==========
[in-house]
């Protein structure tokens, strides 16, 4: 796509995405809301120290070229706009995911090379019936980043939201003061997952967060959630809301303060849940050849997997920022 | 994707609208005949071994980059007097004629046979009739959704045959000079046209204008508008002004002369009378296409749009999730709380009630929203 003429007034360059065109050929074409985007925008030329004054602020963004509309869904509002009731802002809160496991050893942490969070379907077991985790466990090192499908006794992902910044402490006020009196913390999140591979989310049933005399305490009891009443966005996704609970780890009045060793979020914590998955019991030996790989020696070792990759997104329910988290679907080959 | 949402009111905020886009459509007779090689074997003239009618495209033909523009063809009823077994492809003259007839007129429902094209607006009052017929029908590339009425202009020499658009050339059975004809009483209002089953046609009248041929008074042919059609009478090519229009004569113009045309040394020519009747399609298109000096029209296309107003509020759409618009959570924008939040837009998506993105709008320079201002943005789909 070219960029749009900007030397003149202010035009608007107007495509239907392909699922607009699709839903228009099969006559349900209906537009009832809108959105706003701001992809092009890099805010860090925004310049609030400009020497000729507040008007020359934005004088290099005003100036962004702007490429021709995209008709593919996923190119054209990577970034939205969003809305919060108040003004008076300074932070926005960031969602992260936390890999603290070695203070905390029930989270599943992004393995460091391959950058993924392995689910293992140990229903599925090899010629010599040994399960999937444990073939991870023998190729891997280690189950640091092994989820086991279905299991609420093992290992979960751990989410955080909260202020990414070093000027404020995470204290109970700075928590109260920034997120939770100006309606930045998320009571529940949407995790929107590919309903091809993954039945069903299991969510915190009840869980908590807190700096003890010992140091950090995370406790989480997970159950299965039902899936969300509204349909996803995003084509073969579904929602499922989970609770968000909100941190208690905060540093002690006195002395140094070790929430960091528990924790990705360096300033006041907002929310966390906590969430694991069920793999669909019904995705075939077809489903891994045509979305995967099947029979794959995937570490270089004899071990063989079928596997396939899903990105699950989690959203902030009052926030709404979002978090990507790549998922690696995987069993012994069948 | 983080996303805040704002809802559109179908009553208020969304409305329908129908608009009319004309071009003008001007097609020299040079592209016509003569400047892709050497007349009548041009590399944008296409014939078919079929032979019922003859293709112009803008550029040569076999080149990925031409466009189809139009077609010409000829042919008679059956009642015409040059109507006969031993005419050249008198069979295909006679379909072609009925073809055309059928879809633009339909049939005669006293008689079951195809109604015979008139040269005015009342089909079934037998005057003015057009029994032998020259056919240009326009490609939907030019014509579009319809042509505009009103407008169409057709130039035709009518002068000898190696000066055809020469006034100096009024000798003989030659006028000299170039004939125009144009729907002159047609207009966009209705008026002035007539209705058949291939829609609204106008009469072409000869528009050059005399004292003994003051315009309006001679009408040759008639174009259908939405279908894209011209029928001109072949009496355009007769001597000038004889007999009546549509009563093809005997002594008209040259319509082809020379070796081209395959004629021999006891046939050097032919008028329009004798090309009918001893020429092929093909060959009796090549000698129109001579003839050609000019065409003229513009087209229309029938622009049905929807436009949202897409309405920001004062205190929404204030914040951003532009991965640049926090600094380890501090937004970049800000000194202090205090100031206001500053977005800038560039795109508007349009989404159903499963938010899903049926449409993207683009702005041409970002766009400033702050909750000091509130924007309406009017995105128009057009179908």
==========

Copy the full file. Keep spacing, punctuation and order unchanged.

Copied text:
[in-house]
């Protein structure tokens, strides 16, 4: 796509995405809301120290070229706009995911090379019936980043939201003061997952967060959630809301303060849940050849997997920022 | 994707609208005949071994980059007097004629046979009739959704045959000079046209204008508008002004002369009378296409749009999730709380009630929203 003429007034360059065109050929074409985007925008030329004054602020963004509309869904509002009731802002809160496991050893942490969070379907077991985790466990090192499908006794992902910044402490006020009196913390999140591979989310049933005399305490009891009443966005996704609970780890009045060793979020914590998955019991030996790989020696070792990759997104329910988290679907080959 | 949402009111905020886009459509007779090689074997003239009618495209033909523009063809009823077994492809003259007839007129429902094209607006009052017929029908590339009425202009020499658009050339059975004809009483209002089953046609009248041929008074042919059609009478090519229009004569113009045309040394020519009747399609298109000096029209296309107003509020759409618009959570924008939040837009998506993105709008320079201002943005789909 070219960029749009900007030397003149202010035009608007107007495509239907392909699922607009699709839903228009099969006559349900209906537009009832809108959105706003701001992809092009890099805010860090925004310049609030400009020497000729507040008007020359934005004088290099005003100036962004702007490429021709995209008709593919996923190119054209990577970034939205969003809305919060108040003004008076300074932070926005960031969602992260936390890999603290070695203070905390029930989270599943992004393995460091391959950058993924392995689910293992140990229903599925090899010629010599040994399960999937444990073939991870023998190729891997280690189950640091092994989820086991279905299991609420093992290992979960751990989410955080909260202020990414070093000027404020995470204290109970700075928590109260920034997120939770100006309606930045998320009571529940949407995790929107590919309903091809993954039945069903299991969510915190009840869980908590807190700096003890010992140091950090995370406790989480997970159950299965039902899936969300509204349909996803995003084509073969579904929602499922989970609770968000909100941190208690905060540093002690006195002395140094070790929430960091528990924790990705360096300033006041907002929310966390906590969430694991069920793999669909019904995705075939077809489903891994045509979305995967099947029979794959995937570490270089004899071990063989079928596997396939899903990105699950989690959203902030009052926030709404979002978090990507790549998922690696995987069993012994069948 | 983080996303805040704002809802559109179908009553208020969304409305329908129908608009009319004309071009003008001007097609020299040079592209016509003569400047892709050497007349009548041009590399944008296409014939078919079929032979019922003859293709112009803008550029040569076999080149990925031409466009189809139009077609010409000829042919008679059956009642015409040059109507006969031993005419050249008198069979295909006679379909072609009925073809055309059928879809633009339909049939005669006293008689079951195809109604015979008139040269005015009342089909079934037998005057003015057009029994032998020259056919240009326009490609939907030019014509579009319809042509505009009103407008169409057709130039035709009518002068000898190696000066055809020469006034100096009024000798003989030659006028000299170039004939125009144009729907002159047609207009966009209705008026002035007539209705058949291939829609609204106008009469072409000869528009050059005399004292003994003051315009309006001679009408040759008639174009259908939405279908894209011209029928001109072949009496355009007769001597000038004889007999009546549509009563093809005997002594008209040259319509082809020379070796081209395959004629021999006891046939050097032919008028329009004798090309009918001893020429092929093909060959009796090549000698129109001579003839050609000019065409003229513009087209229309029938622009049905929807436009949202897409309405920001004062205190929404204030914040951003532009991965640049926090600094380890501090937004970049800000000194202090205090100031206001500053977005800038560039795109508007349009989404159903499963938010899903049926449409993207683009702005041409970002766009400033702050909750000091509130924007309406009017995105128009057009179908």